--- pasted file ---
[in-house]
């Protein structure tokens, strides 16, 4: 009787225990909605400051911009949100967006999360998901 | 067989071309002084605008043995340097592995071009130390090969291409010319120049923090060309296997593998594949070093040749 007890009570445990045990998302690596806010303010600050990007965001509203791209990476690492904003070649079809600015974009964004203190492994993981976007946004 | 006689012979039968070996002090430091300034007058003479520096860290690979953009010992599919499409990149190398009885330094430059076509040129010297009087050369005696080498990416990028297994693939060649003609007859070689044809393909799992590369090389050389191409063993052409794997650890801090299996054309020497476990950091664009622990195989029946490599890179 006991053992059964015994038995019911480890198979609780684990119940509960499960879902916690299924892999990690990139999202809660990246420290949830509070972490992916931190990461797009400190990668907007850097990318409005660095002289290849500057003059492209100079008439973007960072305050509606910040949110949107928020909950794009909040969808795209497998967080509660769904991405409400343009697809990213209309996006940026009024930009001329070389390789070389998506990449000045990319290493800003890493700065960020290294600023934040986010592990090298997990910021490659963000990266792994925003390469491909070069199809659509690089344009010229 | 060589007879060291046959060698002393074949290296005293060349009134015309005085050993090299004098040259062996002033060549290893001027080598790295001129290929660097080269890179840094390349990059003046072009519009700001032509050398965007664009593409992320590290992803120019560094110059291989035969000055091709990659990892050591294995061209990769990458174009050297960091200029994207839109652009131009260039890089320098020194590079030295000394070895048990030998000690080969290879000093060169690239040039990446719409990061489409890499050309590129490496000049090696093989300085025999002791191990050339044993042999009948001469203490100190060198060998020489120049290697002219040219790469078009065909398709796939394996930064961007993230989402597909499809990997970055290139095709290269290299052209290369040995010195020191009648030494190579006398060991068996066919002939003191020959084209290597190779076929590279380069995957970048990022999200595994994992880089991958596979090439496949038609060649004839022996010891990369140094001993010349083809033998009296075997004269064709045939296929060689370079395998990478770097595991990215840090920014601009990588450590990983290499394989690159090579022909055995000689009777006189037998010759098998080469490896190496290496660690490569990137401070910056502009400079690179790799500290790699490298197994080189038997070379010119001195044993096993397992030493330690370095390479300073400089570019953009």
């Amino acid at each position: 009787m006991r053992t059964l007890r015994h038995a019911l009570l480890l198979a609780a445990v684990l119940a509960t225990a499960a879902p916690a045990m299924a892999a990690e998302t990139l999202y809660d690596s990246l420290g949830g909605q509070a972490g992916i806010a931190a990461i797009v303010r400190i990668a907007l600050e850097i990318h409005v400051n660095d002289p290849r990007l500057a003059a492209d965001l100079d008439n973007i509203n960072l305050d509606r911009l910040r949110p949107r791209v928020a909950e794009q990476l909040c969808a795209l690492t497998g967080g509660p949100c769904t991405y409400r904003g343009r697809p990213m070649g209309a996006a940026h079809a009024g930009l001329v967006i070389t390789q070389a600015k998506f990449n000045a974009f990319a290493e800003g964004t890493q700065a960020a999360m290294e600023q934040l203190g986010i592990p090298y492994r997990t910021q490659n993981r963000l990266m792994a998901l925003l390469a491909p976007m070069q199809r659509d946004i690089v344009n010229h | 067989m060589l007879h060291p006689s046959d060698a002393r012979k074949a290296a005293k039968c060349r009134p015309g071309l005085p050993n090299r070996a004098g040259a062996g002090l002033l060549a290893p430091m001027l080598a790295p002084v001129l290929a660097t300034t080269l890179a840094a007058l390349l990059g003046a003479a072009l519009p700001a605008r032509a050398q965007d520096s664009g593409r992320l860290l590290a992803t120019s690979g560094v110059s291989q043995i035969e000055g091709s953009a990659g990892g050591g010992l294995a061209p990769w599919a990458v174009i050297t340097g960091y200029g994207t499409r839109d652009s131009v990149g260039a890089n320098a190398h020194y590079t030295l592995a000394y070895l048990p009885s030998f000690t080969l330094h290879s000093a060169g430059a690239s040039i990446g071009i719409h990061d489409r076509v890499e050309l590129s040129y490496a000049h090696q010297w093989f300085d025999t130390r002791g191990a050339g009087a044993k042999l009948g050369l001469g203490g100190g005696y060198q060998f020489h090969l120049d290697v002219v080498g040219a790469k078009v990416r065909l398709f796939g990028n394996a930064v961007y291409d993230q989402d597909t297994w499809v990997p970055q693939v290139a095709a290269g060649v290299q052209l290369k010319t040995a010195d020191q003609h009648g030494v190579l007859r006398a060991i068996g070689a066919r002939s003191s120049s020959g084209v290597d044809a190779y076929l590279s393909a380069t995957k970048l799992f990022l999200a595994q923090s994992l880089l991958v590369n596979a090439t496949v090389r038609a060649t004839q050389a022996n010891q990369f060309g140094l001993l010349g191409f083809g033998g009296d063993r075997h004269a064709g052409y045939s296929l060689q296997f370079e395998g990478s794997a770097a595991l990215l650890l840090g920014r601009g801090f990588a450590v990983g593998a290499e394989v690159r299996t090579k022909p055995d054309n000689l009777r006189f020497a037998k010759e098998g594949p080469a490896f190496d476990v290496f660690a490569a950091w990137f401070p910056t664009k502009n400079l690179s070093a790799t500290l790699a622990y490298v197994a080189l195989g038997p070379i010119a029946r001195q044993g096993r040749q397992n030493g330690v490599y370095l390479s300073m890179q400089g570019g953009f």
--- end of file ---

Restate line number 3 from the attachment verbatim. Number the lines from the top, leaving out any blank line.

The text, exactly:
């Amino acid at each position: 009787m006991r053992t059964l007890r015994h038995a019911l009570l480890l198979a609780a445990v684990l119940a509960t225990a499960a879902p916690a045990m299924a892999a990690e998302t990139l999202y809660d690596s990246l420290g949830g909605q509070a972490g992916i806010a931190a990461i797009v303010r400190i990668a907007l600050e850097i990318h409005v400051n660095d002289p290849r990007l500057a003059a492209d965001l100079d008439n973007i509203n960072l305050d509606r911009l910040r949110p949107r791209v928020a909950e794009q990476l909040c969808a795209l690492t497998g967080g509660p949100c769904t991405y409400r904003g343009r697809p990213m070649g209309a996006a940026h079809a009024g930009l001329v967006i070389t390789q070389a600015k998506f990449n000045a974009f990319a290493e800003g964004t890493q700065a960020a999360m290294e600023q934040l203190g986010i592990p090298y492994r997990t910021q490659n993981r963000l990266m792994a998901l925003l390469a491909p976007m070069q199809r659509d946004i690089v344009n010229h | 067989m060589l007879h060291p006689s046959d060698a002393r012979k074949a290296a005293k039968c060349r009134p015309g071309l005085p050993n090299r070996a004098g040259a062996g002090l002033l060549a290893p430091m001027l080598a790295p002084v001129l290929a660097t300034t080269l890179a840094a007058l390349l990059g003046a003479a072009l519009p700001a605008r032509a050398q965007d520096s664009g593409r992320l860290l590290a992803t120019s690979g560094v110059s291989q043995i035969e000055g091709s953009a990659g990892g050591g010992l294995a061209p990769w599919a990458v174009i050297t340097g960091y200029g994207t499409r839109d652009s131009v990149g260039a890089n320098a190398h020194y590079t030295l592995a000394y070895l048990p009885s030998f000690t080969l330094h290879s000093a060169g430059a690239s040039i990446g071009i719409h990061d489409r076509v890499e050309l590129s040129y490496a000049h090696q010297w093989f300085d025999t130390r002791g191990a050339g009087a044993k042999l009948g050369l001469g203490g100190g005696y060198q060998f020489h090969l120049d290697v002219v080498g040219a790469k078009v990416r065909l398709f796939g990028n394996a930064v961007y291409d993230q989402d597909t297994w499809v990997p970055q693939v290139a095709a290269g060649v290299q052209l290369k010319t040995a010195d020191q003609h009648g030494v190579l007859r006398a060991i068996g070689a066919r002939s003191s120049s020959g084209v290597d044809a190779y076929l590279s393909a380069t995957k970048l799992f990022l999200a595994q923090s994992l880089l991958v590369n596979a090439t496949v090389r038609a060649t004839q050389a022996n010891q990369f060309g140094l001993l010349g191409f083809g033998g009296d063993r075997h004269a064709g052409y045939s296929l060689q296997f370079e395998g990478s794997a770097a595991l990215l650890l840090g920014r601009g801090f990588a450590v990983g593998a290499e394989v690159r299996t090579k022909p055995d054309n000689l009777r006189f020497a037998k010759e098998g594949p080469a490896f190496d476990v290496f660690a490569a950091w990137f401070p910056t664009k502009n400079l690179s070093a790799t500290l790699a622990y490298v197994a080189l195989g038997p070379i010119a029946r001195q044993g096993r040749q397992n030493g330690v490599y370095l390479s300073m890179q400089g570019g953009f």